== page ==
Arguably the two biggest technology advances in software in recent memory have been the arrival of Hadoop and the rise of container such as Docker. MapR Technologies today moved to bring those two technologies together in a way the promises to significantly ease the building and ongoing management of Big Data applications.
With the addition of support for the Apache Myriad project, MapR Technologies is moving to converge the way resources are managed on its distribution of Hadoop and the Apache Mesos data center operating system project. The goal is to make it possible to run stateful container applications on top of Hadoop that can be managed using a framework that is widely be adopted to manage container applications running on other platforms.
Specifically, Apache Myriad is an open source Hadoop project that lets YARN applications run alongside Apache Mesos frameworks. That means YARN can be used to request Mesos resources without any modification. The support for stateful container applications is provided via MapR POSIX Client that presents Docker containers with a read-write file system.
Jack Norris, senior vice president for data and applications says, providing this capability is a natural extension of the MapR Converged Data Platform that is based on a Zeta Architecture that MapR developed around the core Hadoop project to globally manage all resources. Rather than having to set up separate instances of Hadoop clusters to run different types of workloads, Norris says IT organizations can make use of the MapR Converged Data Platform to enable files, database tables and streaming analytics to be accessed on the same Hadoop cluster.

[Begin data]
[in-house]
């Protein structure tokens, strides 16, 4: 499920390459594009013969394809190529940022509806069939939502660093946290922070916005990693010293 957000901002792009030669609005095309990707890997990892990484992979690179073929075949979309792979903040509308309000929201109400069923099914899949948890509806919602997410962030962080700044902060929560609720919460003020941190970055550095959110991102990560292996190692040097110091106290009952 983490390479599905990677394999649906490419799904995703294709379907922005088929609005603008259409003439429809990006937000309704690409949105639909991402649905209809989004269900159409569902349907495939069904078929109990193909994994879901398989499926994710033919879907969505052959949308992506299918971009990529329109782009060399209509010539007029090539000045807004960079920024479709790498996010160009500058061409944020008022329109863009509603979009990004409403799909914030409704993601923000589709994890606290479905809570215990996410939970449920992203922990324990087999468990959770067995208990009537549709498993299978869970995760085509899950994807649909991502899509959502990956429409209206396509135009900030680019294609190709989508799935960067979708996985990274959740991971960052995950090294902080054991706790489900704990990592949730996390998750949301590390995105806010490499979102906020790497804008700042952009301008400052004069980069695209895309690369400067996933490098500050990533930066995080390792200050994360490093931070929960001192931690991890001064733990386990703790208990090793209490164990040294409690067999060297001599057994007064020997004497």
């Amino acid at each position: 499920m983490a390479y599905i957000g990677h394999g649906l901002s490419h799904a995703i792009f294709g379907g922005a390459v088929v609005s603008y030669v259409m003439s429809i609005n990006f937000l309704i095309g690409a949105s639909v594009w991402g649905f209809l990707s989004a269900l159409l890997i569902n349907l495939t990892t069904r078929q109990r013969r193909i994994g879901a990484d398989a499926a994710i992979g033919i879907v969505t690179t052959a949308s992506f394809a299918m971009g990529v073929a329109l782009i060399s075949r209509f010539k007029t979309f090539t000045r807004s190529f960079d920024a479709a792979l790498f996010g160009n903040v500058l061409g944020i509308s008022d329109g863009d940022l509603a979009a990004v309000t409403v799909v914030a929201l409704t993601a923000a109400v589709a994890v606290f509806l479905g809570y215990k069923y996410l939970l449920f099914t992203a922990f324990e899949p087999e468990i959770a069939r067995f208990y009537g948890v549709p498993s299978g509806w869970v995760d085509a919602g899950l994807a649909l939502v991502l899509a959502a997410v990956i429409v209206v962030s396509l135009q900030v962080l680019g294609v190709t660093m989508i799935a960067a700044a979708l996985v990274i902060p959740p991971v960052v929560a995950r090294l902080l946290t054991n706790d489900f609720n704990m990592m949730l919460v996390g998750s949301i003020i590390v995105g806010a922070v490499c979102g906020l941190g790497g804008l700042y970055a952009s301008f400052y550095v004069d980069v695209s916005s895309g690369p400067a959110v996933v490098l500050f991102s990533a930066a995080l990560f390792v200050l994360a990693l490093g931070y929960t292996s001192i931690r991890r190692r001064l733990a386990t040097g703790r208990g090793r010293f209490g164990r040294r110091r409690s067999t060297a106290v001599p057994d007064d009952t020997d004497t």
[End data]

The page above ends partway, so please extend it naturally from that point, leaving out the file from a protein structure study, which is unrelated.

Because there is no hard link between the data stored in Hadoop and the way it needs to be accessed, MapR doesn’t require IT organizations to set up separate clusters that not only have to be provisioned and deployed, but also continuously synchronized. The end result of using other distributions is not only the acquisition of more hardware, but also a lot more data management complexity.
In addition, standard Docker containers make use of data volumes tied to an individual server, which means that if a container fails, or is moved from one server to another, its connection with the data volume is lost. As such, containers are not designed to be inherently persistent, which creates a challenge for developers that MapR is now trying to address with this update to its Hadoop platform.
Norris acknowledges that not as many IT organizations have recognized that difference early on. But as more Hadoop applications head into production environments Norris says IT operations teams in particular will appreciate how fundamentally more efficient the MapR distribution of Hadoop is. To drive that point home Norris cites Novartis Institutes for Biomedical Research as an example of a customer that can expect a three-year return on investment (ROI) of 382 percent and generate $26.6 million annually on average over three years in incremental revenue.
It’s too early to say how the shift to containers and microservices might realign the dominant Hadoop platform players. But the one thing that is for certain is the combination of the two will most definitely be greater than the sum of the proverbial parts.